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The Italian Supreme Court on the distinction between shape marks and patents

Published in: Intellectual Property
by Margherita Manca
Home > The Italian Supreme Court on the distinction between shape marks and patents

In a recent ruling (No. 12881 of May 11, 2023), the Italian Supreme Court reiterated its opinion on shape marks and their peculiarities.

We previously discussed shape mark and the difference with position mark in the article Position trademark and shape trademark: the Louboutin case.

In this article we will consider:

The facts

The case at hand pitted the Italian company Ferrero SpA and the company Mocca spol sro against each other regarding the infringement of Italian trademark No. 0001564272, representing the well-known packaging of Tic Tac® candies:

Since the packaging was protected by both a trademark and a patent, a key issue was to understand whether the technical features of a product, protected by a patent, could affect the validity of trademarks registered to protect the aesthetic features of the product.

The lower courts ruled that the technical characteristics of a product and its aesthetic characteristics are mutually independent, and the registration of a trademark cannot be invalidated by the mere presence of a patent.

This implies that a product can be registered either as a trademark in order to protect the aesthetic form of the product or as a patent in order to protect technical innovations.

The relevant legislation

The plaintiff argued that both territorial courts had provided an incorrect interpretation of Article 9 of the Italian Industrial Property Code (IPC).

Said article, albeit negatively, delimits the scope of protection of the so-called shape trademark. Specifically, Article 9 provides that signs consisting of:

  1. shape or other characteristic imposed by the very nature of the product;
  2. shape or other characteristic of the product necessary to obtain a technical result;
  3. shape or other characteristic that gives substantial value to the product.

The rationale of the article is to prevent non-distinctive but exclusively functional and technical forms from being the preserve of the exclusivity of a single trader.

The plaintiff’s contentions are based on (2). As a matter of fact, Mocca spol believed that the mark at issue consisted exclusively of a shape necessary to achieve a technical result.

The Italian Supreme Court disagreed, as we shall see in the following paragraphs.

Necessary shape and substantial shape

In its decision, the Italian Supreme Court focused on the fundamental distinction between the concepts of “necessary shape” and “substantial shape.”

The former refers to a shape that is essential to obtain a technical result and thus functional, because it is imposed by the industrial utility it pursues. Hence, when the shape is “necessary” – that is, inseparably connected with the utility of the invention – imitation is permissible.

Conversely, substantial shape is defined as that which gives substantial value to the product; in other words, it adds value to the product without changing its function.

Given this distinction, case law has ruled that a sign, such as the shape of a product, can be registered as a valid trademark only if it is capable of distinguishing the product or service of one firm from that of other firms and is not merely a form necessary to achieve a technical result or one that gives substantial value to the product.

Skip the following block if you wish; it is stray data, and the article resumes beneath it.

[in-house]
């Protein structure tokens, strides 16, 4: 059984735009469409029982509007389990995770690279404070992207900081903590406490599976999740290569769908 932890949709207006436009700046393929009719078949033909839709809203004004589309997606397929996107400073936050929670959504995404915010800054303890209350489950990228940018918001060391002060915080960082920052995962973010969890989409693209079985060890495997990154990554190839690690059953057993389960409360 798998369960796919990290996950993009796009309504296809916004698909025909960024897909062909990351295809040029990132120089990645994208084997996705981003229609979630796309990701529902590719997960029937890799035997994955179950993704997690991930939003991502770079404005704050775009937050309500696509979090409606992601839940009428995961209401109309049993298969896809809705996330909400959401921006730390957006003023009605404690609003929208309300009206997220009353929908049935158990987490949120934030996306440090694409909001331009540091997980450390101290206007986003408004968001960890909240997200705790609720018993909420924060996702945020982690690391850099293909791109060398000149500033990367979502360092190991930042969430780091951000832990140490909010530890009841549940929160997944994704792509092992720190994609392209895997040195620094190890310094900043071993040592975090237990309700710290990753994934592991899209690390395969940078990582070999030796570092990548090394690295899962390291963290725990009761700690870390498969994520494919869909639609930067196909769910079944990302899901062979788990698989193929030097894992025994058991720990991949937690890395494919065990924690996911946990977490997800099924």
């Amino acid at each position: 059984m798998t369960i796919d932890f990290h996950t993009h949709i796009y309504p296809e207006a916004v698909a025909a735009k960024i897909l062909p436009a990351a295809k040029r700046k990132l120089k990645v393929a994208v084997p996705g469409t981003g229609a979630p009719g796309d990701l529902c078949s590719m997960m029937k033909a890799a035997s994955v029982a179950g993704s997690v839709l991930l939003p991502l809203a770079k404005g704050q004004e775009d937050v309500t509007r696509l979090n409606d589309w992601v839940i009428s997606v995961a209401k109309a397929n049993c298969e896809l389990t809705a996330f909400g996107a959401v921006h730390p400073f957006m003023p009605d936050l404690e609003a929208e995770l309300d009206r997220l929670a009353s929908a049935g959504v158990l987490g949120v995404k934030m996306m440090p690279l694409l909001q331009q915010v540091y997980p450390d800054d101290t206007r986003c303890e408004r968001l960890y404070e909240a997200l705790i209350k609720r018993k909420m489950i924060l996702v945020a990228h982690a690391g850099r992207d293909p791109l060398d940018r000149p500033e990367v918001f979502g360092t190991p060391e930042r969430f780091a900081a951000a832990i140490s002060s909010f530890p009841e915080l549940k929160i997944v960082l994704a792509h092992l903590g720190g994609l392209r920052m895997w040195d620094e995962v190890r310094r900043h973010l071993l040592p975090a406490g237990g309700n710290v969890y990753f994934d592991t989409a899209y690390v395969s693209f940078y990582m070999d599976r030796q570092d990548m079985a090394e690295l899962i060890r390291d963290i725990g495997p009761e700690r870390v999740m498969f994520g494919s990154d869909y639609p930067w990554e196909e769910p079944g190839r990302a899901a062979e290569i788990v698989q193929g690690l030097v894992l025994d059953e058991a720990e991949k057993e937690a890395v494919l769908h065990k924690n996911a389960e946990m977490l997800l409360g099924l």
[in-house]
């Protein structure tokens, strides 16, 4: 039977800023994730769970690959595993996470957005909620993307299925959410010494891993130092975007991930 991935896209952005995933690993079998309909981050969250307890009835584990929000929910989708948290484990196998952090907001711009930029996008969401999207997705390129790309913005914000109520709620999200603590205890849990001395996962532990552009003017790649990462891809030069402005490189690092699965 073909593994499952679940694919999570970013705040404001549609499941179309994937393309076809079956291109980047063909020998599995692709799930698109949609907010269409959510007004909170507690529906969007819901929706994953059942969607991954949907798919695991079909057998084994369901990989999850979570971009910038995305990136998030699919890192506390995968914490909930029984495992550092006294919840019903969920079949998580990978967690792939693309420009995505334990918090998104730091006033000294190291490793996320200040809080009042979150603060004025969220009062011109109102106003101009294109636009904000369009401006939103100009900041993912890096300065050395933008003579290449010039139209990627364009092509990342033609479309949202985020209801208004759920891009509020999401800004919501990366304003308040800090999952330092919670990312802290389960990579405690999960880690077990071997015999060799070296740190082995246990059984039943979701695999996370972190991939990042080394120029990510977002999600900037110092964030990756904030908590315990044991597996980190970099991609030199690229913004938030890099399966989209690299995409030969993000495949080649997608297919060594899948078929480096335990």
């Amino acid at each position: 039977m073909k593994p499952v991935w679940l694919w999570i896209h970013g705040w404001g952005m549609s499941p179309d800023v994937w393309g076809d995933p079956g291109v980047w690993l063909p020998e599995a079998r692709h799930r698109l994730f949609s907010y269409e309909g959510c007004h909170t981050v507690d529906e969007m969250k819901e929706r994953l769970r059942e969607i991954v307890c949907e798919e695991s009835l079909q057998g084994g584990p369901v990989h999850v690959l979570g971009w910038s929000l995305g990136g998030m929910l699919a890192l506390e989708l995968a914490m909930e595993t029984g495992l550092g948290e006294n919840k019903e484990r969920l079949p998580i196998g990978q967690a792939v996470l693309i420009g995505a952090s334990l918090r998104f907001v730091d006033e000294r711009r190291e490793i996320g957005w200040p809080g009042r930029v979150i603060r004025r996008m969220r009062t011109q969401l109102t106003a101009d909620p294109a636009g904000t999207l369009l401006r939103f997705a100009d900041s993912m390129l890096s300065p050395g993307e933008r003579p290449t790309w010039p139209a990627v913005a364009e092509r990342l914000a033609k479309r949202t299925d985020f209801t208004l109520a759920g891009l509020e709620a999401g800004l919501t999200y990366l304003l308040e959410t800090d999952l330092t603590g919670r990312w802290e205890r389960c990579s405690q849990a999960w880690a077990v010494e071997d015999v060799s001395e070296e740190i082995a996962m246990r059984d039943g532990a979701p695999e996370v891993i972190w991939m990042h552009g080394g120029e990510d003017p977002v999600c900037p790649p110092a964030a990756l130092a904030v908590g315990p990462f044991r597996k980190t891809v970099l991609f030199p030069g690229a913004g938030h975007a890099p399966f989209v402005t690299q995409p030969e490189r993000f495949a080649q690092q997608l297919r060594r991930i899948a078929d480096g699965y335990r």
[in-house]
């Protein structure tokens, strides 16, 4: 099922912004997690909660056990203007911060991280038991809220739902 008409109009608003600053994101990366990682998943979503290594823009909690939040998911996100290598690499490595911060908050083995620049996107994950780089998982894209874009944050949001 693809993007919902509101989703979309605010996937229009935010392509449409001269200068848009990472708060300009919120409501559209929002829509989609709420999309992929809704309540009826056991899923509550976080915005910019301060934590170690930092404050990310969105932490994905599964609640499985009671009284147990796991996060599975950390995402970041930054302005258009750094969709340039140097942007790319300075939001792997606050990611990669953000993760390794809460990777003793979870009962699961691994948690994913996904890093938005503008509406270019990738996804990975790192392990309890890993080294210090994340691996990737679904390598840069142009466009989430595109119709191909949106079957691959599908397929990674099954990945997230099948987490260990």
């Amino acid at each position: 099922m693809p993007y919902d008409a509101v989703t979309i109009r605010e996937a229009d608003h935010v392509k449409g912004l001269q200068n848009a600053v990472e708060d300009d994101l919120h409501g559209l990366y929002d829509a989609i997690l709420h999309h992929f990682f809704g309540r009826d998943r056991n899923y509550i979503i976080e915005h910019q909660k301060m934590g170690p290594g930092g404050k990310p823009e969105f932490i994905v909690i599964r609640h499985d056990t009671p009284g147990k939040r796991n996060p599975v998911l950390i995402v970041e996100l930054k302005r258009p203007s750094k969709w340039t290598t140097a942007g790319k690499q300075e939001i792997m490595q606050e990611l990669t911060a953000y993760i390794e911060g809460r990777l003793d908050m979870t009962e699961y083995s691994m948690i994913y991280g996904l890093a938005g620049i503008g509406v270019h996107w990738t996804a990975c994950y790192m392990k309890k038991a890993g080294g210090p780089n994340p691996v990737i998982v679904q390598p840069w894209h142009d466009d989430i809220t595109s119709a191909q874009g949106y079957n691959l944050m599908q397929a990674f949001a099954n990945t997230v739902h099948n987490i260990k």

Technical and aesthetic characteristics

In making its decision, the Court also emphasized the differences between technical and aesthetic characteristics to define the scope of trademark protection.

In the Court’s view, technical features, such as the opening mechanisms of a container, are different and separate from aesthetic features, such as the shape of the container itself.

This is a fundamental distinction in order to understand the role of trademarks and patents in protecting intellectual property. For while a patent protects a product’s functional or technical innovations, a trademark serves to identify and distinguish the product in the marketplace, often through elements such as shape and appearance.

The decision of the Italian Supreme Court

According to all the above and the aforementioned differences, the Italian Supreme Court considered Mocca spol’s appeal inadmissible. As a matter of fact, according to the ermines (Italian Supreme Court judges are called “ermines” due to their red, ermine-lined robes with golden striped hat), a three-dimensional trademark can protect both technical and aesthetic aspects and thus can be registered as both a trademark and a patent.

The existence of a patent designed to protect a particular product does not preclude the possibility of registering a trademark for the very same product, provided that the trademark meets the legal requirements for registration.

In the present case, the shape of the container of the well-known Tic Tac® sugared candies is not only a technical solution to a given problem, adding that this is confirmed by the sure possibility of the container taking other shapes, without functional prejudice to the purpose of containing and distributing the candies.

The case of the trademark in question is a prime example of how important it is to rely on the assistance of a professional in order to choose the appropriate instrument of protection for one’s invention and, at the same time, in order to understand whether what is devised may infringe the rights of a third party.

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Publication date: 8 August 2023
Last update: 7 September 2023
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